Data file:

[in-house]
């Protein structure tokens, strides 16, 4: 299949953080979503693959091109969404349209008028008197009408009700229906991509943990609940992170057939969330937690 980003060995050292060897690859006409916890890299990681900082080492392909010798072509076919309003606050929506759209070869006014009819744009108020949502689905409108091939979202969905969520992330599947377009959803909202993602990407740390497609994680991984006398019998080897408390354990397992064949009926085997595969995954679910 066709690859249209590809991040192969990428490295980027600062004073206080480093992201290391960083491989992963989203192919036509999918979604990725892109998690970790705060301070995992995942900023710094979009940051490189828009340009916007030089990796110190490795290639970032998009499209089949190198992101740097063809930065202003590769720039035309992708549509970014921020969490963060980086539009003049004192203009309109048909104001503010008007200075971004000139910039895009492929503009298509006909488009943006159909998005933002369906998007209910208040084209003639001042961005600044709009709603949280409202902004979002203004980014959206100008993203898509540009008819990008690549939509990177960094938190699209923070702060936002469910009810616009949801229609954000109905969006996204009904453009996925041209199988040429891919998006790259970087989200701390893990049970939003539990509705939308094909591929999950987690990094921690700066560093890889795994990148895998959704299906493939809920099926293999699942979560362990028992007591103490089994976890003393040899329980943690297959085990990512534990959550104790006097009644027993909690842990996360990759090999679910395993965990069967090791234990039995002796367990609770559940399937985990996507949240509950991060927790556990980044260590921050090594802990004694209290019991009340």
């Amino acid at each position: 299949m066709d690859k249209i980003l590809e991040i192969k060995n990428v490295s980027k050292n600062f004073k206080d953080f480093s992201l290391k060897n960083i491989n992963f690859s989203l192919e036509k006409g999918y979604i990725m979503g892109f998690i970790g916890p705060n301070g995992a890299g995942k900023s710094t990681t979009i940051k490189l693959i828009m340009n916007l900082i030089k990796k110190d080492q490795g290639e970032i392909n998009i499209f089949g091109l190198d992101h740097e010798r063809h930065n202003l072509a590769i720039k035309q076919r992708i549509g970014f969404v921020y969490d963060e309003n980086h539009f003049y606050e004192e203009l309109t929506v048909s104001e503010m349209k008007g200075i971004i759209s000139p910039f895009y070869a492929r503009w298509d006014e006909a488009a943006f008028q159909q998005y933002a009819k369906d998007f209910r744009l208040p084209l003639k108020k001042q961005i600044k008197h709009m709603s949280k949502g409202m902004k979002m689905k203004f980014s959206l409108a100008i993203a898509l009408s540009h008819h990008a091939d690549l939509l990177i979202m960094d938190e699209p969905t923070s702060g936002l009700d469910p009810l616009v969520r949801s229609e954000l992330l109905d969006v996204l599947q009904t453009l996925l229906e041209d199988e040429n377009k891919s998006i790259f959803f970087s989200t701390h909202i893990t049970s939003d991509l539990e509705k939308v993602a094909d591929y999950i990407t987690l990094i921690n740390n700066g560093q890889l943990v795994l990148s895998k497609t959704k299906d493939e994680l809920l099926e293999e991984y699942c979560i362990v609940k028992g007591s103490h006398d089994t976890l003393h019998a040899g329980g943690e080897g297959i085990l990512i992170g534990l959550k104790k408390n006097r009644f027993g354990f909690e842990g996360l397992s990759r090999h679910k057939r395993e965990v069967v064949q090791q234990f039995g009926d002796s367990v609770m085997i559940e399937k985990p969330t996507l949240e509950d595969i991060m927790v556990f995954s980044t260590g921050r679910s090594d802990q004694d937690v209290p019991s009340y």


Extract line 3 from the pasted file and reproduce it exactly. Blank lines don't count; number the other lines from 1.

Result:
């Amino acid at each position: 299949m066709d690859k249209i980003l590809e991040i192969k060995n990428v490295s980027k050292n600062f004073k206080d953080f480093s992201l290391k060897n960083i491989n992963f690859s989203l192919e036509k006409g999918y979604i990725m979503g892109f998690i970790g916890p705060n301070g995992a890299g995942k900023s710094t990681t979009i940051k490189l693959i828009m340009n916007l900082i030089k990796k110190d080492q490795g290639e970032i392909n998009i499209f089949g091109l190198d992101h740097e010798r063809h930065n202003l072509a590769i720039k035309q076919r992708i549509g970014f969404v921020y969490d963060e309003n980086h539009f003049y606050e004192e203009l309109t929506v048909s104001e503010m349209k008007g200075i971004i759209s000139p910039f895009y070869a492929r503009w298509d006014e006909a488009a943006f008028q159909q998005y933002a009819k369906d998007f209910r744009l208040p084209l003639k108020k001042q961005i600044k008197h709009m709603s949280k949502g409202m902004k979002m689905k203004f980014s959206l409108a100008i993203a898509l009408s540009h008819h990008a091939d690549l939509l990177i979202m960094d938190e699209p969905t923070s702060g936002l009700d469910p009810l616009v969520r949801s229609e954000l992330l109905d969006v996204l599947q009904t453009l996925l229906e041209d199988e040429n377009k891919s998006i790259f959803f970087s989200t701390h909202i893990t049970s939003d991509l539990e509705k939308v993602a094909d591929y999950i990407t987690l990094i921690n740390n700066g560093q890889l943990v795994l990148s895998k497609t959704k299906d493939e994680l809920l099926e293999e991984y699942c979560i362990v609940k028992g007591s103490h006398d089994t976890l003393h019998a040899g329980g943690e080897g297959i085990l990512i992170g534990l959550k104790k408390n006097r009644f027993g354990f909690e842990g996360l397992s990759r090999h679910k057939r395993e965990v069967v064949q090791q234990f039995g009926d002796s367990v609770m085997i559940e399937k985990p969330t996507l949240e509950d595969i991060m927790v556990f995954s980044t260590g921050r679910s090594d802990q004694d937690v209290p019991s009340y």